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Soul-Searching Over Barschel Case : West German Scandal Tests Faith in Politics

November 02, 1987|WILLIAM TUOHY | Times Staff Writer

BONN — Two months ago, Uwe Barschel, the energetic, 43-year-old premier of the north German state of Schleswig-Holstein, was a popular politician campaigning for what appeared to be easy reelection.

Today he is dead, probably a suicide, and what has come to be known as the Barschel affair has touched off perhaps the greatest outpouring of public and private political soul-searching in West Germany since World War II.

Newspapers and television news programs are crammed with accounts of what happened before and after the death of Barschel, who had stepped down as premier on the heels of charges about dirty tricks in the Sept. 13 state election.

For many Germans, of virtually every political stripe, the scandal has raised questions about the health of West Germany's 40-year-old democratic institutions.

Angelika Volle, a research institute analyst, commented: "Everyone has heard about the Barschel affair and formed an opinion. People are appalled to find out what a dirty game politics is, particularly when Barschel seemed so young, promising and brilliant. But all the parties seem to be involved."

Thomas Kielinger, editor of the Rheinischer Merkur, said: "This case has poisoned the well of public trust in politics. The amount of attention is absolutely unprecedented."

And Philipp Jenninger, president of the federal Parliament, warned that "the credibility of our democracy is experiencing one of its most serious crises at the moment."

To outsiders, the scandal may not seem to be particularly horrendous, certainly nothing worse than incidents that have been weathered with equanimity, if not aplomb, elsewhere in Europe, particularly in France and Italy. But Germans appear to have set a higher standard for themselves.

As a Frankfurt banker observed: "This affair taints the political process. It seems to impugn all the political parties. It makes you feel like not voting, and we Germans have always had one of the best records for going to the polls."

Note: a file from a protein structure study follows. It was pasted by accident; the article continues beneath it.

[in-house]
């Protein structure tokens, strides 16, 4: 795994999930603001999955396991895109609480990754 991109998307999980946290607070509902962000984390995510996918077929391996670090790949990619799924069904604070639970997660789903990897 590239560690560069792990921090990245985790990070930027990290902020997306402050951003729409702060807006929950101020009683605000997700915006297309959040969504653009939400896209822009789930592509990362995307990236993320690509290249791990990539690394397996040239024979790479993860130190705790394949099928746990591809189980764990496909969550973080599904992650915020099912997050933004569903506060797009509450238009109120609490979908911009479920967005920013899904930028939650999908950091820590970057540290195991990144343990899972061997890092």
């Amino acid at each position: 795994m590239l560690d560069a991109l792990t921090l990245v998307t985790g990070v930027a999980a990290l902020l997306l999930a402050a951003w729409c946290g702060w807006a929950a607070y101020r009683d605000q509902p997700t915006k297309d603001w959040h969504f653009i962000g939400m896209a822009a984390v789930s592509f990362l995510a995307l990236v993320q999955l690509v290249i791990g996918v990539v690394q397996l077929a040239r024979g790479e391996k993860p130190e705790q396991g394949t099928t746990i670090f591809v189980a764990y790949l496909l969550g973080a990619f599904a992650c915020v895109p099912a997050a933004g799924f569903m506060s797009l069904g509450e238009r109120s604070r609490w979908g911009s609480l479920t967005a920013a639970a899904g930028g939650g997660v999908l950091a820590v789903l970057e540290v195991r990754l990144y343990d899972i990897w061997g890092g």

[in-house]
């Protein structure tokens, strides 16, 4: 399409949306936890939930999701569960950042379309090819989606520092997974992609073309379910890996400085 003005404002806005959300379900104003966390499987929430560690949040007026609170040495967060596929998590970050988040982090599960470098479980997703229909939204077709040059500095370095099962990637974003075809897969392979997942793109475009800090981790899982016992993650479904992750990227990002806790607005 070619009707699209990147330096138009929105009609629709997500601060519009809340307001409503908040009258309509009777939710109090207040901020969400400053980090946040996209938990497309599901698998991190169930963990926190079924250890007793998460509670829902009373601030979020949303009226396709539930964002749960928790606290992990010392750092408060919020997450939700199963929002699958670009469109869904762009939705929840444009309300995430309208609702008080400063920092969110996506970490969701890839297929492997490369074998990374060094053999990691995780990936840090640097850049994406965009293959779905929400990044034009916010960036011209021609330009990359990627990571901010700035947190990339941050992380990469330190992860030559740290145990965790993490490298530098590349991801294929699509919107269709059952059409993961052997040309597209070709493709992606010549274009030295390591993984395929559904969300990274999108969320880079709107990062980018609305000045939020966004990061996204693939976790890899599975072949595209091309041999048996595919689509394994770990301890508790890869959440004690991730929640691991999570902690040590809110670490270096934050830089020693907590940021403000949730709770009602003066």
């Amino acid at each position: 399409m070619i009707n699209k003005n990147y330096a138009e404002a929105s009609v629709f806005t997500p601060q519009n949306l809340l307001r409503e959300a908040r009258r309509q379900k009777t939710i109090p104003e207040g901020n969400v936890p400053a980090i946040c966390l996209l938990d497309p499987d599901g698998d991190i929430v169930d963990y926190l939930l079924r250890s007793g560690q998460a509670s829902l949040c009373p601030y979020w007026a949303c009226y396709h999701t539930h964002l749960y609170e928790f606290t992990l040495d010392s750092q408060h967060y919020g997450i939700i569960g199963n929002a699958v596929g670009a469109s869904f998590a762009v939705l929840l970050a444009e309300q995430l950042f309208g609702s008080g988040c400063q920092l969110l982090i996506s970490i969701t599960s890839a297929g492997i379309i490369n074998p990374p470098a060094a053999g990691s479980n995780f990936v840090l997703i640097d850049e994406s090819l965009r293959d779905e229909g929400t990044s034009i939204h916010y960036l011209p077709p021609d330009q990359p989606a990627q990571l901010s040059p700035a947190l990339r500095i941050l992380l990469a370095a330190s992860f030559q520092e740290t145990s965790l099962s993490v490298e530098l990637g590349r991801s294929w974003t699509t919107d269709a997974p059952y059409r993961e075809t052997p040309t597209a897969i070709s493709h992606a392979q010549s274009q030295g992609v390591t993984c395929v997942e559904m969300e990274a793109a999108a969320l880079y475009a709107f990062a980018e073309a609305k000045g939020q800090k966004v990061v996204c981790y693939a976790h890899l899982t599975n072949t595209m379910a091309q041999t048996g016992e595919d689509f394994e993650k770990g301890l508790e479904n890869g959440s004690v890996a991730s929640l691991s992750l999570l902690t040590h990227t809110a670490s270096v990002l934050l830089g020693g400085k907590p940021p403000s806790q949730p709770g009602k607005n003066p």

Barschel was the premier, or governor, of the northern farming state of Schleswig-Holstein and a rising star in the ruling Christian Democratic Party, which is headed at the national level by Chancellor Helmut Kohl.

Lean and well-dressed, Barschel was married to a descendant of Prince Otto von Bismarck, the Iron Chancellor who unified Germany in the 19th Century. He had doctorates in law and in political science, and he was the father of four children.

He also had risen fast in politics. At age 25, he was deputy chairman of the Christian Democratic Party in his state, at 35 the state's interior minister and, at 38--in 1982--he became state premier. Clearly, he was headed for higher office in the federal government.

As premier, Barschel had a reputation as a no-nonsense administrator who took quick and effective action. But, in May, his career almost ended when a small plane bringing him back from Bonn crashed near the airport at Kiel, the state capital. The plane's three other occupants died, and Barschel was hospitalized for two months.

Fully recovered, he entered the election campaign with apparent confidence. After all, the state had been solidly Christian Democratic since 1949. And he had added to his staff Reiner Pfeiffer, a sort of political gun-for-hire.

On the eve of the election in September, Der Spiegel, a news magazine, published a sensational article in which Pfeiffer charged that Barschel had instructed him to hire private detectives to shadow the Social Democratic opposition candidate, Bjoern Engholm, in an effort to find evidence of homosexuality, and to leak a report that Engholm was in tax trouble.

The headline on the magazine's cover announced: "Barschel's Dirty Tricks: Watergate in Kiel." The article contained no proof, only Pfeiffer's unsubstantiated charges. At least in part because of the article, Barschel's party lost its majority in the state legislature and was forced into coalition talks with the liberal Free Democrats.

Barschel heatedly denied Pfeiffer's account, yet the scandal became a national issue. At first, Chancellor Kohl stood by Barschel, describing the magazine article as "ugly and disgraceful," but state party leaders began to cool on the premier, as did the Free Democrats, with whom he was seeking to form a coalition.

Under pressure, Barschel resigned Sept. 25, declaring on his "word of honor" that he was innocent of conspiring with Pfeiffer and promising to clear his name through a parliamentary inquiry. He set off with his wife on a Canary Islands vacation, and while he was gone, aides of the Social Democrat Engholm admitted that they had been in touch with Pfeiffer several weeks before the Der Spiegel article appeared and presumably knew what he was doing.

This led some Barschel supporters to argue that the former premier had been framed by the opposition through Pfeiffer.

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